The Multivac thermoforming packaging machine is a factor larger, which allows for fully-automatic, GNP-compliant packaging of sensitive products and sterile products in small and large lot sizes. "Today, medical products are manufacturer in ever small quantities, to meet regional- and other specifics. The producing company has to comply with very high requirements for rapid format change, safe line clearance and intelligent automation technologies for loading and unloading", explains Luc van de Vel - Head of the Medical Devices, Cosmetics and Pharmaceuticals division at Multivac. The fully clean room-ready machine which works 50 to 100 per cent quicker than the predecessor model was rewarded the "DeviceMed Award" in the Equipment Provider category as well.
Medical technology in the "torture chamber"
Machines of a very different kind - "designed to destroy" - are produced by the American firm Instron, represented by its whole-owned subsidiary in Germany, exhibiting for the first time at COMPAMED. "We produce inspection machines that meet the highest demands on quality and functionality in medical technology", explains Jens Stalkopf, member of the Sales team for dynamic checking systems at Instron. This involves the processing of material characteristic values, also checking stresses in the rapid movement of implants, stents, packaging or catheter tubes. "We supply manufacturers of medical technology as well as many research and development forms, who want to test new materials", says Stalkopf. Often, ambient conditions must be simulated in the test devices, e.g. the conditions of the mouth for dental implants.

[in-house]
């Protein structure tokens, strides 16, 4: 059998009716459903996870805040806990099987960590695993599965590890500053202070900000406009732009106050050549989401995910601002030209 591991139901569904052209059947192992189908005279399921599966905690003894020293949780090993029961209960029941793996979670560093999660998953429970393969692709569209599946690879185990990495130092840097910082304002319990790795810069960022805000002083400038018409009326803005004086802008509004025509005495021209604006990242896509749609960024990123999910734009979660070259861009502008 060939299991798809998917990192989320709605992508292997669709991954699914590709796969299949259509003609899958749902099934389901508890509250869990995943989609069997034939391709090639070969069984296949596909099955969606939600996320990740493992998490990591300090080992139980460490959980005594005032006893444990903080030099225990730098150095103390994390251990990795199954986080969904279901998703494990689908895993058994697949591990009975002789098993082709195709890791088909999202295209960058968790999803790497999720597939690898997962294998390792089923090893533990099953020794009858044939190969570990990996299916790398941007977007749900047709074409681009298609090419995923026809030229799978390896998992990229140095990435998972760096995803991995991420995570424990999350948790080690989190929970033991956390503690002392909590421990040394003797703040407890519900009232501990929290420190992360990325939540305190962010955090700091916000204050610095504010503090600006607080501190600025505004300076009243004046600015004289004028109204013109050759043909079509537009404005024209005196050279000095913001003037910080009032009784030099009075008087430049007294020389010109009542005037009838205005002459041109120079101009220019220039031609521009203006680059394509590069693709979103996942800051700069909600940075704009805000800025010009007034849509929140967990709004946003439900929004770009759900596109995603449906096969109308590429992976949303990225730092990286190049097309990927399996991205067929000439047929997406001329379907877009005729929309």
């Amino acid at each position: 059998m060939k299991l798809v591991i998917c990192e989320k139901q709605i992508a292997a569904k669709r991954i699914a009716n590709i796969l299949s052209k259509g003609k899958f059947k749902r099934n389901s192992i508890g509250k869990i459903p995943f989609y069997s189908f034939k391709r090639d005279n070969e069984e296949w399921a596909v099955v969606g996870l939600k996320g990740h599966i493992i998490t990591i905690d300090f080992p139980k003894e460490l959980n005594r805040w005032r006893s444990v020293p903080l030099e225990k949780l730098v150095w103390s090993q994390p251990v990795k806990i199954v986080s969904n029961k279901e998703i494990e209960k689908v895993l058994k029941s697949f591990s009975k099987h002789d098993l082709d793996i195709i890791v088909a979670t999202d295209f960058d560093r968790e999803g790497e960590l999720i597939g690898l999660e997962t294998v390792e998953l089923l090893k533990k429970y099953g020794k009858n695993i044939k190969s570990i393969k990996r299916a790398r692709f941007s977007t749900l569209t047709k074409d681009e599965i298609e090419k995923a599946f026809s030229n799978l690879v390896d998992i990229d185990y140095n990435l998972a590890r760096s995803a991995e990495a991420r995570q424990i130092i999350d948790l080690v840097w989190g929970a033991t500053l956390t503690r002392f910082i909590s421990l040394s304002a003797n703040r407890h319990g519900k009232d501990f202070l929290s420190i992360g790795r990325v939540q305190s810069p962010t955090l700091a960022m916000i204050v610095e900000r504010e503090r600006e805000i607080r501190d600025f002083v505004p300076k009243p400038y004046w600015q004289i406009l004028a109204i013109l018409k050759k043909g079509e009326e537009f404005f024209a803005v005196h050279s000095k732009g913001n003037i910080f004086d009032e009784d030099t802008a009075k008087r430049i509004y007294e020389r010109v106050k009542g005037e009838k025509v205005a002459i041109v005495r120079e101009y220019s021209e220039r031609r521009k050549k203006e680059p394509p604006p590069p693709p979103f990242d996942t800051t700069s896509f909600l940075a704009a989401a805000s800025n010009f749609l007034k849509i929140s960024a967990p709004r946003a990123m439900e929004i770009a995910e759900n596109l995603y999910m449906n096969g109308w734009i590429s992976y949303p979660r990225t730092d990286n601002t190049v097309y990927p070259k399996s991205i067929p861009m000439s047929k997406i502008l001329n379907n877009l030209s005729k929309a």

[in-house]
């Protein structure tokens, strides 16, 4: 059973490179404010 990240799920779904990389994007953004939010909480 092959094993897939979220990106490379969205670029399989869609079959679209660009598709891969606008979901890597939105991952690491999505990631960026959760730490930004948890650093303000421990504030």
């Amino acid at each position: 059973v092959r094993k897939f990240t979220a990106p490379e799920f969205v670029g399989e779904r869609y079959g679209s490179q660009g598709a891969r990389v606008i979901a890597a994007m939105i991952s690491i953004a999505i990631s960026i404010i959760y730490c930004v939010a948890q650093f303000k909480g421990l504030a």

"Printed Electronics" are becoming more and more prevalent, in medical technology too
Printed electronics are becoming more and more prevalent in medical technology- at least around a dozen exhibitors are working with this area. CDA is the first company to combine printed electronics with micro-structural surfaces. Previously, CADA integrated additional parts for the manufacture of electrical conductor tracks using print technology - switches, capacitors and coils. Now comes the integration of functional surfaces and structures on plastic carriers. "Current solutions are for one interesting in microfluid Life Science applications, our technology also allows for the combination of optical and electronic functions in one system", according to Pia Harju, Head of Business Development at CDA. The next stage is likely to feature printed batteries. Messe Düsseldorf has launched its own info platform under http://www.pepso-global.com for this area. "Printed electronics is relevant for many application areas, taking this into account, Messe Düsseldorf is organising the respective industry event. This explains why we set up a platform for this area alone, we are also integrating it with suitable specialist fairs for trade, glass processing, plastic processing, for packaging or also medicine", CEO Joachim Schäfer sees Messe Düsseldorf in an ideal starting position to be able to provide the suppliers of printed electronics targeted marketing solutions.
No COMPAMED without new materials: Bayer MaterialScience has developed a new polyurethane raw material, which allows for the manufacture of especially soft and supple foams. With its high absorption and exceptional fluid retention, it meets today's requirements on moisture management for modern wound dressings. These foams can be coated with a skin-tolerant adhesive which is also based on aliphatic polyurethene chemistry. Due to its hydrophilic properties and adjustable adhesive force, adhesives can be used in a variety of wound treatments.